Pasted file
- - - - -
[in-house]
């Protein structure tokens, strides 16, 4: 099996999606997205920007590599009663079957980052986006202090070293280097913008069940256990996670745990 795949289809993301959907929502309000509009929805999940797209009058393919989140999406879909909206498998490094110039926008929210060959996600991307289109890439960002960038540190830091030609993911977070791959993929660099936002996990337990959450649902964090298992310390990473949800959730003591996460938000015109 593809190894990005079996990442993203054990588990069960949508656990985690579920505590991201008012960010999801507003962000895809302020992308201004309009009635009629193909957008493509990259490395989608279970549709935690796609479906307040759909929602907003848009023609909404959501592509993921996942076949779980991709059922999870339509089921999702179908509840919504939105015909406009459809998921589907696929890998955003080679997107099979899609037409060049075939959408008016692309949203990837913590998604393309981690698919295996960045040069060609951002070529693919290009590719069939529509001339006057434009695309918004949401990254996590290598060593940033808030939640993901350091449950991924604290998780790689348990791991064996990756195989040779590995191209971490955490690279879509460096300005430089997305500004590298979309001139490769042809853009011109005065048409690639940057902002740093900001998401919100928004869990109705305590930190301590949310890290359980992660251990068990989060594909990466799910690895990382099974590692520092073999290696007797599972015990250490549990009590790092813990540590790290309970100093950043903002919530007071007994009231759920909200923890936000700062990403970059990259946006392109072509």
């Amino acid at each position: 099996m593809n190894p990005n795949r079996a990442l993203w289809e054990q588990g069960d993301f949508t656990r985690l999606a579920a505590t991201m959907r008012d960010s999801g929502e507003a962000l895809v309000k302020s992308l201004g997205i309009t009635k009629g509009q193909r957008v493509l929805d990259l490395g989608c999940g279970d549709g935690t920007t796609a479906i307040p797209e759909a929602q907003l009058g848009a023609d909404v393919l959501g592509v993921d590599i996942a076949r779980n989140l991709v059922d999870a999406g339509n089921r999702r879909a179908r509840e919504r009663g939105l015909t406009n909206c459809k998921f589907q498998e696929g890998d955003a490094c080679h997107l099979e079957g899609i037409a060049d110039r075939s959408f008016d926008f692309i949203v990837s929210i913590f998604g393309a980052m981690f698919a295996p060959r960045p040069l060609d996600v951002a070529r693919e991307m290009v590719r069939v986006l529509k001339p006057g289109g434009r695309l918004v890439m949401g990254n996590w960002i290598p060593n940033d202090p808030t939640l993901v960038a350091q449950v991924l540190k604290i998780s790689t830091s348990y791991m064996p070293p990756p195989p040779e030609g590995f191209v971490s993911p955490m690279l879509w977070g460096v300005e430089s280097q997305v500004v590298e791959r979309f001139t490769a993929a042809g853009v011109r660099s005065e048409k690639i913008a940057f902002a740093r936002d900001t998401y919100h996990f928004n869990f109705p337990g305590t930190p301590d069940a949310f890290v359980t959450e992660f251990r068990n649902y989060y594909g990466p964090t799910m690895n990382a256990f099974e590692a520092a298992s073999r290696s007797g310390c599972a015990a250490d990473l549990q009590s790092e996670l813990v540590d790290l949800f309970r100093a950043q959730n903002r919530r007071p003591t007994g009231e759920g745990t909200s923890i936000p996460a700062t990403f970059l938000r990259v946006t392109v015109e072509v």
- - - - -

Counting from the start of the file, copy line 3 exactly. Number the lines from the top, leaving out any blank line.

């Amino acid at each position: 099996m593809n190894p990005n795949r079996a990442l993203w289809e054990q588990g069960d993301f949508t656990r985690l999606a579920a505590t991201m959907r008012d960010s999801g929502e507003a962000l895809v309000k302020s992308l201004g997205i309009t009635k009629g509009q193909r957008v493509l929805d990259l490395g989608c999940g279970d549709g935690t920007t796609a479906i307040p797209e759909a929602q907003l009058g848009a023609d909404v393919l959501g592509v993921d590599i996942a076949r779980n989140l991709v059922d999870a999406g339509n089921r999702r879909a179908r509840e919504r009663g939105l015909t406009n909206c459809k998921f589907q498998e696929g890998d955003a490094c080679h997107l099979e079957g899609i037409a060049d110039r075939s959408f008016d926008f692309i949203v990837s929210i913590f998604g393309a980052m981690f698919a295996p060959r960045p040069l060609d996600v951002a070529r693919e991307m290009v590719r069939v986006l529509k001339p006057g289109g434009r695309l918004v890439m949401g990254n996590w960002i290598p060593n940033d202090p808030t939640l993901v960038a350091q449950v991924l540190k604290i998780s790689t830091s348990y791991m064996p070293p990756p195989p040779e030609g590995f191209v971490s993911p955490m690279l879509w977070g460096v300005e430089s280097q997305v500004v590298e791959r979309f001139t490769a993929a042809g853009v011109r660099s005065e048409k690639i913008a940057f902002a740093r936002d900001t998401y919100h996990f928004n869990f109705p337990g305590t930190p301590d069940a949310f890290v359980t959450e992660f251990r068990n649902y989060y594909g990466p964090t799910m690895n990382a256990f099974e590692a520092a298992s073999r290696s007797g310390c599972a015990a250490d990473l549990q009590s790092e996670l813990v540590d790290l949800f309970r100093a950043q959730n903002r919530r007071p003591t007994g009231e759920g745990t909200s923890i936000p996460a700062t990403f970059l938000r990259v946006t392109v015109e072509v």